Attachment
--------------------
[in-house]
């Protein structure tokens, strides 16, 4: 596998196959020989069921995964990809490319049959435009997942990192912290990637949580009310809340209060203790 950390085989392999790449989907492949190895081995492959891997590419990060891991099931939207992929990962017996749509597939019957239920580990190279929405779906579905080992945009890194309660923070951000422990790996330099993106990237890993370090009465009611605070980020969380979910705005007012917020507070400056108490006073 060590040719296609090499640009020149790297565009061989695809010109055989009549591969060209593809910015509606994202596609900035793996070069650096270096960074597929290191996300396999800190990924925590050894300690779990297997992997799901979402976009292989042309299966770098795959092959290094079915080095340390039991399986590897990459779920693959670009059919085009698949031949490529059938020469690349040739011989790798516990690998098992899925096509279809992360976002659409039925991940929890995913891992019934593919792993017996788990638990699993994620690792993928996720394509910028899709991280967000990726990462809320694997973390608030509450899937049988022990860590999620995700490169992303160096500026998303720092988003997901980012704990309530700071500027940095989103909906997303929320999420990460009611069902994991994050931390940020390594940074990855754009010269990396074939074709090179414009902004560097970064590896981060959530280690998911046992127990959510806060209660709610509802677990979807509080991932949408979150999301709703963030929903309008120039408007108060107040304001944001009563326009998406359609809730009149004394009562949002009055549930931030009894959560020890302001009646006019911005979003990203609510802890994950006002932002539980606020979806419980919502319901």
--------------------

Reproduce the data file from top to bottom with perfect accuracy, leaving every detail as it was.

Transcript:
[in-house]
């Protein structure tokens, strides 16, 4: 596998196959020989069921995964990809490319049959435009997942990192912290990637949580009310809340209060203790 950390085989392999790449989907492949190895081995492959891997590419990060891991099931939207992929990962017996749509597939019957239920580990190279929405779906579905080992945009890194309660923070951000422990790996330099993106990237890993370090009465009611605070980020969380979910705005007012917020507070400056108490006073 060590040719296609090499640009020149790297565009061989695809010109055989009549591969060209593809910015509606994202596609900035793996070069650096270096960074597929290191996300396999800190990924925590050894300690779990297997992997799901979402976009292989042309299966770098795959092959290094079915080095340390039991399986590897990459779920693959670009059919085009698949031949490529059938020469690349040739011989790798516990690998098992899925096509279809992360976002659409039925991940929890995913891992019934593919792993017996788990638990699993994620690792993928996720394509910028899709991280967000990726990462809320694997973390608030509450899937049988022990860590999620995700490169992303160096500026998303720092988003997901980012704990309530700071500027940095989103909906997303929320999420990460009611069902994991994050931390940020390594940074990855754009010269990396074939074709090179414009902004560097970064590896981060959530280690998911046992127990959510806060209660709610509802677990979807509080991932949408979150999301709703963030929903309008120039408007108060107040304001944001009563326009998406359609809730009149004394009562949002009055549930931030009894959560020890302001009646006019911005979003990203609510802890994950006002932002539980606020979806419980919502319901």